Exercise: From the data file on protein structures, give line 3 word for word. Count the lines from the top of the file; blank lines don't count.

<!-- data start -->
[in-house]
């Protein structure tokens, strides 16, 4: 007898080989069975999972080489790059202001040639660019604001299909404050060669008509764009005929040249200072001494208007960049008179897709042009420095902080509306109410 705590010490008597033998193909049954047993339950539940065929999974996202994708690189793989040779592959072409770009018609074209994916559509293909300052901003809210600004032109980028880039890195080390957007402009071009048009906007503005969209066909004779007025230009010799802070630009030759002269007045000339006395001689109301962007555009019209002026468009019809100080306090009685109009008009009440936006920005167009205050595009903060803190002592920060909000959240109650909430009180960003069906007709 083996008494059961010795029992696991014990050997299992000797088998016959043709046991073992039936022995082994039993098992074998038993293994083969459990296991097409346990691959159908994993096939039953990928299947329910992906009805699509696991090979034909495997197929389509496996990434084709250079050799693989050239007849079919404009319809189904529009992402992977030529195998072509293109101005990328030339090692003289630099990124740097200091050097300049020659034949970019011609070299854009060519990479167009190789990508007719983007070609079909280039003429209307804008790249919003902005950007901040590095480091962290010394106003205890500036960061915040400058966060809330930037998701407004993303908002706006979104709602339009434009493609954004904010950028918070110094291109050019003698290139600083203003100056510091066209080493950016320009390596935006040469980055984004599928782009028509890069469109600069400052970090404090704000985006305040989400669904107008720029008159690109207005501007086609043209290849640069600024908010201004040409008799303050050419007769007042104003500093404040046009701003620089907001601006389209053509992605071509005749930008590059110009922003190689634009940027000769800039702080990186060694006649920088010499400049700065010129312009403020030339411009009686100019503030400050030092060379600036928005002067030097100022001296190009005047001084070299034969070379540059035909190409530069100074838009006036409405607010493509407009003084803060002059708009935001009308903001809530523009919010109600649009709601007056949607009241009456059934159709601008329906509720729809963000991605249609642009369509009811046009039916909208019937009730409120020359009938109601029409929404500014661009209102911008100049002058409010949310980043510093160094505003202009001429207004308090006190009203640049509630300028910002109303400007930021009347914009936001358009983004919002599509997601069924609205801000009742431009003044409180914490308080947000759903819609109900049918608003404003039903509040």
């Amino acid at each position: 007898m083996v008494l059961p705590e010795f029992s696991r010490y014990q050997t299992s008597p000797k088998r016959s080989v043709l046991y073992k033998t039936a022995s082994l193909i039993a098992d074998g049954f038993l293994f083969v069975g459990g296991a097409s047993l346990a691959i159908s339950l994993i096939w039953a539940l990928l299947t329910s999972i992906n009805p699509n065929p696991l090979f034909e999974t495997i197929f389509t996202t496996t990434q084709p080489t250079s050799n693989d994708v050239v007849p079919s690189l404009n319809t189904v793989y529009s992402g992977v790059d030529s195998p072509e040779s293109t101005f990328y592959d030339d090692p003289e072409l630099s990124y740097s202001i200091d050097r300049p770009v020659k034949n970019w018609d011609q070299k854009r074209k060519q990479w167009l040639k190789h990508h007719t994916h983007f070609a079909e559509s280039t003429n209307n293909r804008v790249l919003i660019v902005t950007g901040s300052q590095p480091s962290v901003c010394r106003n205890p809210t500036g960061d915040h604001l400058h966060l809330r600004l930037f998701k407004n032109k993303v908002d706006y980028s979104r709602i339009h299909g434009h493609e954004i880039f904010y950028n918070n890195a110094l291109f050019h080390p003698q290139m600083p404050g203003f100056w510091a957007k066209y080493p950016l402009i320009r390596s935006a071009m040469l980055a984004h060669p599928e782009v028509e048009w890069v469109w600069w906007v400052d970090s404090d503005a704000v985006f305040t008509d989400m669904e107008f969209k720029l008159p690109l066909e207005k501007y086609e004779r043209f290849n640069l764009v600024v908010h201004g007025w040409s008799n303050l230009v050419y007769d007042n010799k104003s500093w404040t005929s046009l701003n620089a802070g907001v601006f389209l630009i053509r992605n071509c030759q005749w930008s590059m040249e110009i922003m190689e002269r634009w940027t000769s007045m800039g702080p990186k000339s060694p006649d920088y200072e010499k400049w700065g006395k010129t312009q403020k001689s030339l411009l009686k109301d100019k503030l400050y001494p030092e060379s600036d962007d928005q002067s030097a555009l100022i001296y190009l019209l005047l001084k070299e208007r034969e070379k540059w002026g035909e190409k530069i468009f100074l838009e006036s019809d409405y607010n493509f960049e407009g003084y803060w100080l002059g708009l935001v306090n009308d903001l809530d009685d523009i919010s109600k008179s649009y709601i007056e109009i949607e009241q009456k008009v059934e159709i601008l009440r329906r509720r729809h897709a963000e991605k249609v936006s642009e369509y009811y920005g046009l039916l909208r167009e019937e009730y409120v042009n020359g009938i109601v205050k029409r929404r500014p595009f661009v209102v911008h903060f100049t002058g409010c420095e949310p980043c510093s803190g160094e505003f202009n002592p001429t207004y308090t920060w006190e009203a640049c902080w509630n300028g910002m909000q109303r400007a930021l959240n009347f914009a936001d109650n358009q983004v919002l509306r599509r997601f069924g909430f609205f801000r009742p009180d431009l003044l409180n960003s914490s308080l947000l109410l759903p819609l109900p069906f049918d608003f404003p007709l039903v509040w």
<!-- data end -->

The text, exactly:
């Amino acid at each position: 007898m083996v008494l059961p705590e010795f029992s696991r010490y014990q050997t299992s008597p000797k088998r016959s080989v043709l046991y073992k033998t039936a022995s082994l193909i039993a098992d074998g049954f038993l293994f083969v069975g459990g296991a097409s047993l346990a691959i159908s339950l994993i096939w039953a539940l990928l299947t329910s999972i992906n009805p699509n065929p696991l090979f034909e999974t495997i197929f389509t996202t496996t990434q084709p080489t250079s050799n693989d994708v050239v007849p079919s690189l404009n319809t189904v793989y529009s992402g992977v790059d030529s195998p072509e040779s293109t101005f990328y592959d030339d090692p003289e072409l630099s990124y740097s202001i200091d050097r300049p770009v020659k034949n970019w018609d011609q070299k854009r074209k060519q990479w167009l040639k190789h990508h007719t994916h983007f070609a079909e559509s280039t003429n209307n293909r804008v790249l919003i660019v902005t950007g901040s300052q590095p480091s962290v901003c010394r106003n205890p809210t500036g960061d915040h604001l400058h966060l809330r600004l930037f998701k407004n032109k993303v908002d706006y980028s979104r709602i339009h299909g434009h493609e954004i880039f904010y950028n918070n890195a110094l291109f050019h080390p003698q290139m600083p404050g203003f100056w510091a957007k066209y080493p950016l402009i320009r390596s935006a071009m040469l980055a984004h060669p599928e782009v028509e048009w890069v469109w600069w906007v400052d970090s404090d503005a704000v985006f305040t008509d989400m669904e107008f969209k720029l008159p690109l066909e207005k501007y086609e004779r043209f290849n640069l764009v600024v908010h201004g007025w040409s008799n303050l230009v050419y007769d007042n010799k104003s500093w404040t005929s046009l701003n620089a802070g907001v601006f389209l630009i053509r992605n071509c030759q005749w930008s590059m040249e110009i922003m190689e002269r634009w940027t000769s007045m800039g702080p990186k000339s060694p006649d920088y200072e010499k400049w700065g006395k010129t312009q403020k001689s030339l411009l009686k109301d100019k503030l400050y001494p030092e060379s600036d962007d928005q002067s030097a555009l100022i001296y190009l019209l005047l001084k070299e208007r034969e070379k540059w002026g035909e190409k530069i468009f100074l838009e006036s019809d409405y607010n493509f960049e407009g003084y803060w100080l002059g708009l935001v306090n009308d903001l809530d009685d523009i919010s109600k008179s649009y709601i007056e109009i949607e009241q009456k008009v059934e159709i601008l009440r329906r509720r729809h897709a963000e991605k249609v936006s642009e369509y009811y920005g046009l039916l909208r167009e019937e009730y409120v042009n020359g009938i109601v205050k029409r929404r500014p595009f661009v209102v911008h903060f100049t002058g409010c420095e949310p980043c510093s803190g160094e505003f202009n002592p001429t207004y308090t920060w006190e009203a640049c902080w509630n300028g910002m909000q109303r400007a930021l959240n009347f914009a936001d109650n358009q983004v919002l509306r599509r997601f069924g909430f609205f801000r009742p009180d431009l003044l409180n960003s914490s308080l947000l109410l759903p819609l109900p069906f049918d608003f404003p007709l039903v509040w």